Some people falsely assume that if they go through a divorce, their creditor will allow them to split a joint debt down the middle and they'll both become responsible for 50% of the total debt. However, this isn't the case, and both parties will remain liable for 100% of the debt.

When both you and your ex-partner refuse to make payments towards a joint credit agreement, both of your credit scores will suffer and you'll struggle to get approved for further credit. This can prevent you from moving on and making a fresh start with your finances.

The best solution is often to come to a mutual agreement to continue making payments from a joint account but, if this isn't an option, a debt expert may be able to act as a mediator to help you reach a resolution that you can both agree on.

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Will my partner's debt affect me?

Generally, an individual is only responsible for a debt they took out in their name. This means that, as long as your name isn't on your partner's credit agreement and you didn't sign a contract or act as a guarantor, you can't legally be chased for payment.

Despite what some people think, being married to someone doesn't automatically mean you inherit their debts and, if you don't have any joint finances, such as a joint bank account or mortgage, you can't be made to pay a penny towards the debt.

However, if you applied for a joint credit agreement with your partner or signed any documents when the loan was taken out, a lender has the right to pursue both of you for the money owed and you could be chased for the debt if your partner refuses to pay up.

The only exception to this rule is for council tax because, even if your name isn't on the original council tax bill, anyone over the age of 18 who lived at the address when the debt accrued is technically liable for payment.

Is family and joint debt the same?

The terms 'joint debt' and 'family debt' are often used to describe the same thing, but there are some key differences you should know about.

For example, family debt is more of a universal term for a debt that is taken on by a family, such as a family member helping a parent or sibling repay outstanding debts, while joint debt is the name given to joint loans owed by more than one person. This is usually a married couple, which is why joint debt is commonly referred to as 'matrimonial debt', but not always.

Some joint loans can also be taken out between two people in a traditional business partnership and, in this instance, both partners are held liable for 100% of the total debt accrued. However, if you're a partner or director in a limited company, you're classed as separate from the business and won't hold any legal responsibility for the debts accrued by the business.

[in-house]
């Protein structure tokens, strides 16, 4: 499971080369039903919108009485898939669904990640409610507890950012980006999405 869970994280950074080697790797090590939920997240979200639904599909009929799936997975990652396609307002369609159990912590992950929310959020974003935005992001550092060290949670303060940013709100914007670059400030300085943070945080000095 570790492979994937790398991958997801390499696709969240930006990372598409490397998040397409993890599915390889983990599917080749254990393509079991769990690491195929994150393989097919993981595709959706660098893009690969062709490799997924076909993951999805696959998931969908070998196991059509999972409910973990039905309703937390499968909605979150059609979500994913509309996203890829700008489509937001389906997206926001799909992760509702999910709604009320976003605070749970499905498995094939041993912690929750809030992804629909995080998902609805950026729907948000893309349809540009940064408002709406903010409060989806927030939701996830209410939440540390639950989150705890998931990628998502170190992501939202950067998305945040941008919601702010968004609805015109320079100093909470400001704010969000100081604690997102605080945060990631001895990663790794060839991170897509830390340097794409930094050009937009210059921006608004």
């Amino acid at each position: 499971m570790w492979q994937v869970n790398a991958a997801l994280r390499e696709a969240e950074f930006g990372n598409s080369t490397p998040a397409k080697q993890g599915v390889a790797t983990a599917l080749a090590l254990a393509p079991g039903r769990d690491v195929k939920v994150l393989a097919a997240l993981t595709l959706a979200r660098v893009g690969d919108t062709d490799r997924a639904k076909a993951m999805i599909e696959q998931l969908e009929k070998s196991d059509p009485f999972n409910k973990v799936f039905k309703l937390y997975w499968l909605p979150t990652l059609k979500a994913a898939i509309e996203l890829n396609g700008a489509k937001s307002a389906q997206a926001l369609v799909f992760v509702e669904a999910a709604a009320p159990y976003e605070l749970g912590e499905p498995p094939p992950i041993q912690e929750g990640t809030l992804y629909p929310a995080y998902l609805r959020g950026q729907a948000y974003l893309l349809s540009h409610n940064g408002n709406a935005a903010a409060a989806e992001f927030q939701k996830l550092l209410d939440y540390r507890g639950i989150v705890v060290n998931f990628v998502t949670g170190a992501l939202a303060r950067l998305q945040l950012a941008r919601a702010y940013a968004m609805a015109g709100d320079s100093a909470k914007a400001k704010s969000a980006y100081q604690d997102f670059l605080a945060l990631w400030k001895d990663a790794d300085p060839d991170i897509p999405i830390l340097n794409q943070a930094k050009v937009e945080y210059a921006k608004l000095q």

What can happen if I ignore a joint debt?

There can be serious consequences for both parties if one or more person refuses to stick to the original credit agreement and make payments as agreed.

Firstly, if the other individual refuses to pay, the creditor will pursue you for 100% of the money owed. This will usually lead to you receiving letters, emails, and phone calls for payment and, in some instances, can result in debt collectors chasing you for the money owed.

However, if you continually refuse to make payment, your case can be escalated to the court and your creditor might resort to legal action in a last-ditch attempt to get you to repay what you owe.

Furthermore, any unpaid debts - including joint debts - will lower your credit score and make it difficult to access further credit for several years. This is the case for both parties and will mean both you and the other party listed on the credit agreement will likely struggle to get a loan or mortgage until the debt has been repaid.

What happens to a joint debt when the other person dies?

When an individual listed on a joint credit agreement dies, the other party will become responsible for repaying 100% of the debt. This means that, if you have a joint mortgage with your spouse and they die, the lender will expect you to repay 100% of the outstanding balance.

However, if the other person had a life insurance policy that could pay off the remaining mortgage balance, you may not need to pay a penny towards the debt and can focus on getting your finances in order in the wake of your partner's death.

Remember, you're only responsible for repaying your partner's debt if you had a joint credit agreement and you won't automatically become responsible for any debts they had when they die - even if you're married.

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Conclusion

If you've taken out a joint credit agreement with another person, such as a family member, partner or spouse, it's important to know what to expect and what could happen if you or the other person can't or won't pay.

Before you agree to a joint credit agreement, you must seek expert debt advice to ensure you've considered all the potential risks and rewards. Sharing the responsibility may mean you can borrow more money but it can also put a strain on your relationship - especially if money is already a touchy subject.

Failure to pay a joint debt will lead to the other person named on the credit agreement being chased for the outstanding balance and, if this doesn't lead to full repayment, your creditor will likely seek legal action until they recover the money owed.

unsecured debt

Key Takeaways

  • Joint debt is when you take out a loan with another person, such as a family member, partner, or spouse
  • When you enter into a credit agreement with another person, you'll both be liable for 100% of the money borrowed under something called 'joint and several liability'
  • Joint debts can't be split 50/50 if your relationship breaks down or you lose your job
  • If you have joint debt with a former partner and they refuse to pay up, the creditor will chase you for 100% of the money owed and may take legal action to get you to pay